Deuce 03-02-2003 06:08 AM

[quote]Originally posted by CAMARO:
<strong>It seems there are many different opinions on this subject. Let me just ask this, Should I have changed my balancer when I went from a flexplate to a flywheel?</strong><hr></blockquote>


:D 03-02-2003 08:28 AM

the weight of the flywheel means nothing it is the amount of the imbalance that is recorded, if you have this figure you can balance a 14" flexplate to a 35" 100lb. wheel. its the amount of the imbalance that you are duplicating, not the size or weight of the object.
a good balance shop keeps records of all work done and all weights involved, using these figures a new component rematch is a breeze. In the case of the heavy wheel, it is mounted to a mandrel and spun up, then modified to match (drill or weld) the exact imbalance of the original.

[ March 02, 2003: Message edited by: ]</p>

4 Jaw Chuck 03-02-2003 08:32 AM

Deuce? how would the total weight of the flywheel affect the balance of the engine? There would be a change in inertia and harmonics frequency but not balance. Harmonics you can't do anything about and inertia is a fact of life, this would not change your balancer weight at all?

Can you explain, I'm confused? <img src="confused.gif" border="0">

reddwarf 03-02-2003 11:28 AM

Seems like there might be some confusion here over internal vs. external balance.

His 383 obviously uses the 400 crank (not a dedicated internal balanced 383 crank). It is EXTERNALLY balanced.

That said, I don't see why it would not be balanced by adding the same amount of weight that had been added to the flex plate since a flywheel with no balance weights is NEUTRAL <img src="confused.gif" border="0">

4 Jaw Chuck 03-02-2003 11:42 AM

I think he is concerned that the thickness of the new flywheel would cause a dynamic imbalance due to the spacing of the weights between the two types. They are a different shape and he does have a point, but the effect is extremely small if you do the calcs (I used assist balancing GM locomotive cranks and blower rotors), I wouldn't worry about it. Balancing is not an exact art and the fact that a crankshaft is flexible except when installed makes it all really a guessing game of pin end weight percentage changes, over balancing and underbalancing blah, blah, etc.etc.etc.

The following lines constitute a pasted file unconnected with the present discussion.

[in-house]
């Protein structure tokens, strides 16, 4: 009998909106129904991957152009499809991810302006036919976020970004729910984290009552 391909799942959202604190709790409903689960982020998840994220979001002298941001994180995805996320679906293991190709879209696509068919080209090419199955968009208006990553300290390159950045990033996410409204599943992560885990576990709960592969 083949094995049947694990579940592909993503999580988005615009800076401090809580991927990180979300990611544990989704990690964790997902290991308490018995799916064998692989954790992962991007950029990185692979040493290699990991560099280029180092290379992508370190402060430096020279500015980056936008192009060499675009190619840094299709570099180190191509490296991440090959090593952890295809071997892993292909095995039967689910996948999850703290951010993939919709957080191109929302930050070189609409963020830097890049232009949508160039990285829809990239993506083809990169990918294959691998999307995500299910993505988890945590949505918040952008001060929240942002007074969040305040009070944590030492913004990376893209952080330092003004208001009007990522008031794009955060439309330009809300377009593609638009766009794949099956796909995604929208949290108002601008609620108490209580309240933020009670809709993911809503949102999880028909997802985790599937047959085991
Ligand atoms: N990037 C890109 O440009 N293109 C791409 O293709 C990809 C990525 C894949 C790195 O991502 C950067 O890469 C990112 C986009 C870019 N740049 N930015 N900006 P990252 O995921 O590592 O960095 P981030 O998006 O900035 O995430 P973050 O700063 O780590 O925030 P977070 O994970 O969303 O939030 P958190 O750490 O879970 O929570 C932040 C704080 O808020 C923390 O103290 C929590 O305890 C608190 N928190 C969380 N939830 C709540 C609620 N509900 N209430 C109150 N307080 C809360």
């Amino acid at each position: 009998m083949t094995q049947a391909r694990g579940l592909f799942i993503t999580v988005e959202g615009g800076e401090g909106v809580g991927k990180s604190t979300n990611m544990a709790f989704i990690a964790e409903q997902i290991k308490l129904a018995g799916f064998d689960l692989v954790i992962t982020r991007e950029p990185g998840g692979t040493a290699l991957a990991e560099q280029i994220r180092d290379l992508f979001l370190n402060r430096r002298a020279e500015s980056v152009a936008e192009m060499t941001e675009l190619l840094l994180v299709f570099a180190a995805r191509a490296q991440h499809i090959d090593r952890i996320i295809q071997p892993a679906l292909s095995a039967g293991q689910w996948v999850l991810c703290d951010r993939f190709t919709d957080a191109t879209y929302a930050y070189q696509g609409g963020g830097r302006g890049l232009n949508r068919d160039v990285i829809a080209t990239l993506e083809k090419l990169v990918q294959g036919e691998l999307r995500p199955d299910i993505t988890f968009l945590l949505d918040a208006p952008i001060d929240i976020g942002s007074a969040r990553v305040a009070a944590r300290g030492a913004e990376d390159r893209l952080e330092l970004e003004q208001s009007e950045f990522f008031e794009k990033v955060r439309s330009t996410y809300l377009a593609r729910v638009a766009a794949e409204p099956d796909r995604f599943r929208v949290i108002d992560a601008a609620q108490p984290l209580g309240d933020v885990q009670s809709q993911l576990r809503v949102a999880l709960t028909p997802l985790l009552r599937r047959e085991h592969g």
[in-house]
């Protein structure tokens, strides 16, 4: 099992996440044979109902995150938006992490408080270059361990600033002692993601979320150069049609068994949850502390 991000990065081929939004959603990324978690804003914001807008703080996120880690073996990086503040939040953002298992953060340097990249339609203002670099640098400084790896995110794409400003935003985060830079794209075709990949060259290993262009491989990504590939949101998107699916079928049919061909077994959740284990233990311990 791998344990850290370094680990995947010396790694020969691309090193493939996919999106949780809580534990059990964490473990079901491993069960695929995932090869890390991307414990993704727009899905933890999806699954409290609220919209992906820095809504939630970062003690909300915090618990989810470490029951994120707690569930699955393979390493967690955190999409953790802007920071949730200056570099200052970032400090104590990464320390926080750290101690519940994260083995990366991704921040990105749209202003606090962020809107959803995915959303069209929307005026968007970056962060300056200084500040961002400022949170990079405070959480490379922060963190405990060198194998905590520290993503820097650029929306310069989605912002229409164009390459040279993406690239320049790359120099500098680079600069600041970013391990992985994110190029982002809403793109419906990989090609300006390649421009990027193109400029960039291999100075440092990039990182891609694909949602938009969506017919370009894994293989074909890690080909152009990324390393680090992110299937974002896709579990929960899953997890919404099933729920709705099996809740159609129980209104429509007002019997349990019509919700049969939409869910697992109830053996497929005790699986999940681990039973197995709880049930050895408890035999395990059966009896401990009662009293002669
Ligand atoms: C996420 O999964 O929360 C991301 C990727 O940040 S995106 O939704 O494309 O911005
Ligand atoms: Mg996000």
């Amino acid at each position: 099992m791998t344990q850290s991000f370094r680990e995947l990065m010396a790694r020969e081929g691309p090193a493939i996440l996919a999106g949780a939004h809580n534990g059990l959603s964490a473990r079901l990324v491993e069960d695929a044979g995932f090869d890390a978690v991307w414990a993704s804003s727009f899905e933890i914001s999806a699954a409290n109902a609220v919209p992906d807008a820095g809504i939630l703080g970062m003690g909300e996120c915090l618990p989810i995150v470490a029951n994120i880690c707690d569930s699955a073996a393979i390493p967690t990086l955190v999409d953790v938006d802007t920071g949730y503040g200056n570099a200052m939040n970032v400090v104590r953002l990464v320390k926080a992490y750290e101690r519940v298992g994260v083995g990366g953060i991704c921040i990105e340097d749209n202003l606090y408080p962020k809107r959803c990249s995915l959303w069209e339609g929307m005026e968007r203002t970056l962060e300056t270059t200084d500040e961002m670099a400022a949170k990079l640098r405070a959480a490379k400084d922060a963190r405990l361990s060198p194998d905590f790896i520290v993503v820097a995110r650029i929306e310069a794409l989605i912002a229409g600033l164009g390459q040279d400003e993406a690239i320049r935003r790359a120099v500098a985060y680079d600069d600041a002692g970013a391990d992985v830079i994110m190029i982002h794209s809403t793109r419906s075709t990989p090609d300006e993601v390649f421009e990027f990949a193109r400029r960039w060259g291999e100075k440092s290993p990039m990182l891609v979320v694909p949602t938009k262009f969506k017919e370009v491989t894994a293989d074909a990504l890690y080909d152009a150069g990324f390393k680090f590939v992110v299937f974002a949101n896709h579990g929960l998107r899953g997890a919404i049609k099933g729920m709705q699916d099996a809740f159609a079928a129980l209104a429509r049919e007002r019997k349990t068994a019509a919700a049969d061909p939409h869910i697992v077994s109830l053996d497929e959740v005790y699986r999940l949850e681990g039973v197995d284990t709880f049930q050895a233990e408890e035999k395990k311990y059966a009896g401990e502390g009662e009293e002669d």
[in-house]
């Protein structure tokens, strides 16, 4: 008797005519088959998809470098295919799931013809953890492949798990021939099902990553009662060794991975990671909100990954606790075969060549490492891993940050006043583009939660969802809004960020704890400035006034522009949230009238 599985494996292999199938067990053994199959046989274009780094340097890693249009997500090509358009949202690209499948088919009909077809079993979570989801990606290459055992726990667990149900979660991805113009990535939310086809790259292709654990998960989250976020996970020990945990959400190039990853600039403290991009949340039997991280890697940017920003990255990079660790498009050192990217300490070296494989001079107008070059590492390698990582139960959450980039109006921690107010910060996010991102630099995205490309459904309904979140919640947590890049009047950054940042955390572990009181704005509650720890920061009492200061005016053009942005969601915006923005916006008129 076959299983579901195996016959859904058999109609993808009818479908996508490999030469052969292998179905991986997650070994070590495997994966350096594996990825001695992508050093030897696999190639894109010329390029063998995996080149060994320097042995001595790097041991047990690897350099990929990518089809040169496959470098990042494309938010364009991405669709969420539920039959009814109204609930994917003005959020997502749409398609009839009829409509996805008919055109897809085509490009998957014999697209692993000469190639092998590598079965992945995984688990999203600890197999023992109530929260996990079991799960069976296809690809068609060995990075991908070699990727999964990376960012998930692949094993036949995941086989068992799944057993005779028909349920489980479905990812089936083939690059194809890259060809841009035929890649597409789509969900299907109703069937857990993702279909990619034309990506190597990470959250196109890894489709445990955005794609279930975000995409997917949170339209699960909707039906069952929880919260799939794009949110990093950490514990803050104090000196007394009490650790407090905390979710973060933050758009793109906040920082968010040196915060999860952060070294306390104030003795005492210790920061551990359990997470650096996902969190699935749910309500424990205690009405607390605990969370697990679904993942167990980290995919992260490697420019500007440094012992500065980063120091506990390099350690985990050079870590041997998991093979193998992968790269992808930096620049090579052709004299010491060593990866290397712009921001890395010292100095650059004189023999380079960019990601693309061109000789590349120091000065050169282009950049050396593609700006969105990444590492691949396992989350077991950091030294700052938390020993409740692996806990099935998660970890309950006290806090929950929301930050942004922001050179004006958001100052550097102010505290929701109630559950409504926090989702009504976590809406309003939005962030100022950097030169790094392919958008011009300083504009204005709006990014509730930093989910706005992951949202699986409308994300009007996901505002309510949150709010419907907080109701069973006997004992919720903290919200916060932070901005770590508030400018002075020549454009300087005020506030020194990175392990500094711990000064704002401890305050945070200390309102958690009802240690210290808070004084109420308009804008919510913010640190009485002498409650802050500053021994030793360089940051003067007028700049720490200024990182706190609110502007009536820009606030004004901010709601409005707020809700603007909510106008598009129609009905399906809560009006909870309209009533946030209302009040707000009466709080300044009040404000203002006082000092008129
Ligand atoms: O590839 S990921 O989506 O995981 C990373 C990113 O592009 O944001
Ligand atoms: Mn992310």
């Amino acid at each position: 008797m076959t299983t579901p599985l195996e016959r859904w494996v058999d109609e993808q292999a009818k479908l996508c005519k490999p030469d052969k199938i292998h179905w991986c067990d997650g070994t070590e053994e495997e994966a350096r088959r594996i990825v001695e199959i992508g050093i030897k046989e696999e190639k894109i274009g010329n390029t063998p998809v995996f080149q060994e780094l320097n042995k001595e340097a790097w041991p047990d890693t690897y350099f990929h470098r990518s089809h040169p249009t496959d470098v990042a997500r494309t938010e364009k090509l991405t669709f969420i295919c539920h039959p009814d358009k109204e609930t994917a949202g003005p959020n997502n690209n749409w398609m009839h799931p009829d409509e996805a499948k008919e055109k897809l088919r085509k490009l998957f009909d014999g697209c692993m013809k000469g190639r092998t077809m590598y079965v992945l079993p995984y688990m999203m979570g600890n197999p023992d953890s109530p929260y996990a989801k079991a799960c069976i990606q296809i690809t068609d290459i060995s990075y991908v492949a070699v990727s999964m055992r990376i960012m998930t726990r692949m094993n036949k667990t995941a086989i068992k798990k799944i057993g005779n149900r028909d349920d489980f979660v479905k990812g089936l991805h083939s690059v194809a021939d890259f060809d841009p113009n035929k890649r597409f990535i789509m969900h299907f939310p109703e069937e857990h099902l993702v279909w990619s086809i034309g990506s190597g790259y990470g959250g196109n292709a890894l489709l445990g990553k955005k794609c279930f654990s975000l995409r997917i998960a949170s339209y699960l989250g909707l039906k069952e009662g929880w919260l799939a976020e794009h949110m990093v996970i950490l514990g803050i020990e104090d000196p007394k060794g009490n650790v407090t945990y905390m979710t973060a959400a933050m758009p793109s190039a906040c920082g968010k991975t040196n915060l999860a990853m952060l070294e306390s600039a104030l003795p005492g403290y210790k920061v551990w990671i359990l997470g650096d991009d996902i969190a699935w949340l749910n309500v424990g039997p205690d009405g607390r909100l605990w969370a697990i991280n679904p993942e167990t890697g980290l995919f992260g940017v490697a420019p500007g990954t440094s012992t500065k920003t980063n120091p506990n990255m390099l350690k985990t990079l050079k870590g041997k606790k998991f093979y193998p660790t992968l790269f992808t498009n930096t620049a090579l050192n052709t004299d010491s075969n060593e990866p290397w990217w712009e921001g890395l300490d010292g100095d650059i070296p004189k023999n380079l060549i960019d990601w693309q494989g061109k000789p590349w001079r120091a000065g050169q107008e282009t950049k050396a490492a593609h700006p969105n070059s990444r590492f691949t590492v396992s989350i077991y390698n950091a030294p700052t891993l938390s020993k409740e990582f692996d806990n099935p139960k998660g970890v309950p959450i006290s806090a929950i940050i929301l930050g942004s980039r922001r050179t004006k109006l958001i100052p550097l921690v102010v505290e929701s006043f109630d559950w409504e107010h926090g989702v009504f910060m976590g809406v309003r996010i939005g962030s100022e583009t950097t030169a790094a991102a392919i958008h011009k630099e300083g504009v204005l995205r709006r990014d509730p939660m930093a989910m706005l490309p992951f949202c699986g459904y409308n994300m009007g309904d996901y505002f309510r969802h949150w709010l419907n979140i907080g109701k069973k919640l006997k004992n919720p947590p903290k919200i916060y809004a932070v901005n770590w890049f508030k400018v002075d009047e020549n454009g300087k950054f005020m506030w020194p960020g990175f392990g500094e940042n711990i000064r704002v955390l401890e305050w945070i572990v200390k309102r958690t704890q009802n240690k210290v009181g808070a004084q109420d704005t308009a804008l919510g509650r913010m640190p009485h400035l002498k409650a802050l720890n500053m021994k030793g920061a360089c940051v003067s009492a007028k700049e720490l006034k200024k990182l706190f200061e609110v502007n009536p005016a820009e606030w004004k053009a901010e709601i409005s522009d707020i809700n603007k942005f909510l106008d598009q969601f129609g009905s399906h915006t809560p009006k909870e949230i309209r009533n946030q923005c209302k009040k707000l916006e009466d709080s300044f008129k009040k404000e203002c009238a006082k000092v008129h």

Too much importance is placed on balancing engines especially in magazines, matching piston weights and rods is all you ever need and as long as your crank/rod combo is compensated for (you said he balanced the rotating assy) what more could you ask for, the flywheel is a non-issue if you ask me.

Correct me if I'm wrong on any of these assumptions. <img src="confused.gif" border="0">

CAMARO 03-02-2003 12:52 PM

I love this forum. Thanks guys for all tour input. I feel much better now, I was worried to death that my engine was gonna come apart from shaking. The general feeling I get from everyone is that he did it correctly or it's close enough.

Deuce 03-02-2003 01:58 PM


This is the paper on my little 283 for my 40 Ford coupe. This is the inital spin. This is with the 4 Bobweights, flywheel, pressure plate, harmonic balancer, lower front pulley and lower timing chain gear installed on the crankshaft. This is everything that rotates.

Now the sheet after the crankshaft, flywheel and harmonic balancer are balanced.

Notice that the out of balance at 1000 RPMS on the inital spin is 5.44 lbs. Then compare it to the 5000 RPMS out of balance after balancing the crank, flywheel and harmonic balancer (4.87 lbs.)

It is less at 5000 RPMS than before at 1000 RPMS. The Bobweight did not change. All the pistons, rods, rod bearings and rings were already made the same weight (Bobweight).

What did change was the crankshaft throws (drilled) and the flywheel drilled and the pressure plate rotated 120 degrees to a more in balance location.

To try to make this simple....... when you speed balance a tire and rim on your balance it to the hub and rotor also to get the best balance.

When you just spin the rim and tire on a tire machine...... it can be balanced but MAY not ride smoothly because it is out of balance after it was bolted to the hub and rotor.

I know of nobody who records the weight of a flywheel or flexplate after balancing.

A 383 is externally balanced. This means that the rotating assembly is balanced by the harmonic balancer and flywheel. Just try a 350 flywheel. HA HA HA